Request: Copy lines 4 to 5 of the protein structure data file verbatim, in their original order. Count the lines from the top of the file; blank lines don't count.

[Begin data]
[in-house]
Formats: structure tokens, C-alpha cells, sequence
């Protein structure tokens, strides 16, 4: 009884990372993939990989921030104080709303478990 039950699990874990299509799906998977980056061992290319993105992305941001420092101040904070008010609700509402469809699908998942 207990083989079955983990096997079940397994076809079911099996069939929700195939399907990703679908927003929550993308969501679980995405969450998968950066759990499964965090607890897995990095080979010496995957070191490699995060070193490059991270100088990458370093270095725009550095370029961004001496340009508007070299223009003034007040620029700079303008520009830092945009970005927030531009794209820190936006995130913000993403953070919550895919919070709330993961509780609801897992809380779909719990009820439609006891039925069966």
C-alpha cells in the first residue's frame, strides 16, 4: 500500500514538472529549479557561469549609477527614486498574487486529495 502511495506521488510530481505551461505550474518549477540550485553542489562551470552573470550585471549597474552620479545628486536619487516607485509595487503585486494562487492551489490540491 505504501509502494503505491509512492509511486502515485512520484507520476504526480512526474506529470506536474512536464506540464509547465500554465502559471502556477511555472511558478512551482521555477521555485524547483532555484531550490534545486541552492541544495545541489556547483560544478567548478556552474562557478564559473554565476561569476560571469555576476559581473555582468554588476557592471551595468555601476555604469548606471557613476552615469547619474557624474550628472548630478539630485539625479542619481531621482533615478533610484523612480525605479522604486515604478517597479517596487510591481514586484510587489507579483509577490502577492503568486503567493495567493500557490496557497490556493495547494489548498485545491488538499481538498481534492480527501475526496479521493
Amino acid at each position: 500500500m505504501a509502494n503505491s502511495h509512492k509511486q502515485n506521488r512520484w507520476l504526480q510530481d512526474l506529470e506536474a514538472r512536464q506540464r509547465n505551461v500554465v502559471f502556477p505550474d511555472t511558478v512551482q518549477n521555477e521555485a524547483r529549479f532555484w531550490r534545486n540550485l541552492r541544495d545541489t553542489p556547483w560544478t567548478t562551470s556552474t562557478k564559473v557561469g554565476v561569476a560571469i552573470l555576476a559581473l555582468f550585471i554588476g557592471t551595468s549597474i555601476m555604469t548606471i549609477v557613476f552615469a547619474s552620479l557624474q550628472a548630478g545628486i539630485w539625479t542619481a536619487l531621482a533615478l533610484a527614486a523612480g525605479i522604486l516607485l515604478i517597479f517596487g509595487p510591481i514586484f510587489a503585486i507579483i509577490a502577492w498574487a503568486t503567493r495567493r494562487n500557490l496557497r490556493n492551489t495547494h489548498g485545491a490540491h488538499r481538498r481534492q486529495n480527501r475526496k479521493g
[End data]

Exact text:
C-alpha cells in the first residue's frame, strides 16, 4: 500500500514538472529549479557561469549609477527614486498574487486529495 502511495506521488510530481505551461505550474518549477540550485553542489562551470552573470550585471549597474552620479545628486536619487516607485509595487503585486494562487492551489490540491 505504501509502494503505491509512492509511486502515485512520484507520476504526480512526474506529470506536474512536464506540464509547465500554465502559471502556477511555472511558478512551482521555477521555485524547483532555484531550490534545486541552492541544495545541489556547483560544478567548478556552474562557478564559473554565476561569476560571469555576476559581473555582468554588476557592471551595468555601476555604469548606471557613476552615469547619474557624474550628472548630478539630485539625479542619481531621482533615478533610484523612480525605479522604486515604478517597479517596487510591481514586484510587489507579483509577490502577492503568486503567493495567493500557490496557497490556493495547494489548498485545491488538499481538498481534492480527501475526496479521493
Amino acid at each position: 500500500m505504501a509502494n503505491s502511495h509512492k509511486q502515485n506521488r512520484w507520476l504526480q510530481d512526474l506529470e506536474a514538472r512536464q506540464r509547465n505551461v500554465v502559471f502556477p505550474d511555472t511558478v512551482q518549477n521555477e521555485a524547483r529549479f532555484w531550490r534545486n540550485l541552492r541544495d545541489t553542489p556547483w560544478t567548478t562551470s556552474t562557478k564559473v557561469g554565476v561569476a560571469i552573470l555576476a559581473l555582468f550585471i554588476g557592471t551595468s549597474i555601476m555604469t548606471i549609477v557613476f552615469a547619474s552620479l557624474q550628472a548630478g545628486i539630485w539625479t542619481a536619487l531621482a533615478l533610484a527614486a523612480g525605479i522604486l516607485l515604478i517597479f517596487g509595487p510591481i514586484f510587489a503585486i507579483i509577490a502577492w498574487a503568486t503567493r495567493r494562487n500557490l496557497r490556493n492551489t495547494h489548498g485545491a490540491h488538499r481538498r481534492q486529495n480527501r475526496k479521493g